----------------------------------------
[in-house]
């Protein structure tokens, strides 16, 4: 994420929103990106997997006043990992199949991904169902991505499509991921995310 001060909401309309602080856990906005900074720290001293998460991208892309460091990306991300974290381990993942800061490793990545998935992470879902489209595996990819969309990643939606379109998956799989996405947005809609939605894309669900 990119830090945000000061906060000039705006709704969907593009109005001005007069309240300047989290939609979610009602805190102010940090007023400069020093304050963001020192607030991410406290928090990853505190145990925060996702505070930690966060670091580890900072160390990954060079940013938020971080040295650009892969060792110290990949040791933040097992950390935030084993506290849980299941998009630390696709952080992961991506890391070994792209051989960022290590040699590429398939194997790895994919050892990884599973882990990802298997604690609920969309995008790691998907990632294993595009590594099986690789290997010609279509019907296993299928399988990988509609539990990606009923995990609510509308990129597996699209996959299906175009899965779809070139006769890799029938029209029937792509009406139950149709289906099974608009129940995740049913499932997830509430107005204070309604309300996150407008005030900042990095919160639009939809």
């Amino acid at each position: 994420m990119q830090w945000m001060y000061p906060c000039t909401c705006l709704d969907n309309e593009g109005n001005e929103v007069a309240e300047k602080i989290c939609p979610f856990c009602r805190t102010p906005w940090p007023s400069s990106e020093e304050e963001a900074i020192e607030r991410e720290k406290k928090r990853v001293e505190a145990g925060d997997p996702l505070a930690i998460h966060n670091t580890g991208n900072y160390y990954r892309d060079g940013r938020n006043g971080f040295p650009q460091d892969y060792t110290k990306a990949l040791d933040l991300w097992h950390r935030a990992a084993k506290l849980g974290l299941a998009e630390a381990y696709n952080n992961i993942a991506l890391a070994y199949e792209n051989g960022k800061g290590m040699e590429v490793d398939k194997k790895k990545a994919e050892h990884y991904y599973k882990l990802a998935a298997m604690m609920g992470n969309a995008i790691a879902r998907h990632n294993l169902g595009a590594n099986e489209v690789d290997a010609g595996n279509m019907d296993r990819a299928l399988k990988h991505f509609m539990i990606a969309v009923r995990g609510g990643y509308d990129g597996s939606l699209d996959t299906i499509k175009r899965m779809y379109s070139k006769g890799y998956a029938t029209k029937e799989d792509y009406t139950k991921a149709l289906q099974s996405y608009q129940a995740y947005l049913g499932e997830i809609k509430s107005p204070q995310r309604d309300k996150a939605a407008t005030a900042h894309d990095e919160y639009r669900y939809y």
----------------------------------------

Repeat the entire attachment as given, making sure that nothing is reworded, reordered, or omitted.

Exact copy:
[in-house]
């Protein structure tokens, strides 16, 4: 994420929103990106997997006043990992199949991904169902991505499509991921995310 001060909401309309602080856990906005900074720290001293998460991208892309460091990306991300974290381990993942800061490793990545998935992470879902489209595996990819969309990643939606379109998956799989996405947005809609939605894309669900 990119830090945000000061906060000039705006709704969907593009109005001005007069309240300047989290939609979610009602805190102010940090007023400069020093304050963001020192607030991410406290928090990853505190145990925060996702505070930690966060670091580890900072160390990954060079940013938020971080040295650009892969060792110290990949040791933040097992950390935030084993506290849980299941998009630390696709952080992961991506890391070994792209051989960022290590040699590429398939194997790895994919050892990884599973882990990802298997604690609920969309995008790691998907990632294993595009590594099986690789290997010609279509019907296993299928399988990988509609539990990606009923995990609510509308990129597996699209996959299906175009899965779809070139006769890799029938029209029937792509009406139950149709289906099974608009129940995740049913499932997830509430107005204070309604309300996150407008005030900042990095919160639009939809």
């Amino acid at each position: 994420m990119q830090w945000m001060y000061p906060c000039t909401c705006l709704d969907n309309e593009g109005n001005e929103v007069a309240e300047k602080i989290c939609p979610f856990c009602r805190t102010p906005w940090p007023s400069s990106e020093e304050e963001a900074i020192e607030r991410e720290k406290k928090r990853v001293e505190a145990g925060d997997p996702l505070a930690i998460h966060n670091t580890g991208n900072y160390y990954r892309d060079g940013r938020n006043g971080f040295p650009q460091d892969y060792t110290k990306a990949l040791d933040l991300w097992h950390r935030a990992a084993k506290l849980g974290l299941a998009e630390a381990y696709n952080n992961i993942a991506l890391a070994y199949e792209n051989g960022k800061g290590m040699e590429v490793d398939k194997k790895k990545a994919e050892h990884y991904y599973k882990l990802a998935a298997m604690m609920g992470n969309a995008i790691a879902r998907h990632n294993l169902g595009a590594n099986e489209v690789d290997a010609g595996n279509m019907d296993r990819a299928l399988k990988h991505f509609m539990i990606a969309v009923r995990g609510g990643y509308d990129g597996s939606l699209d996959t299906i499509k175009r899965m779809y379109s070139k006769g890799y998956a029938t029209k029937e799989d792509y009406t139950k991921a149709l289906q099974s996405y608009q129940a995740y947005l049913g499932e997830i809609k509430s107005p204070q995310r309604d309300k996150a939605a407008t005030a900042h894309d990095e919160y639009r669900y939809y």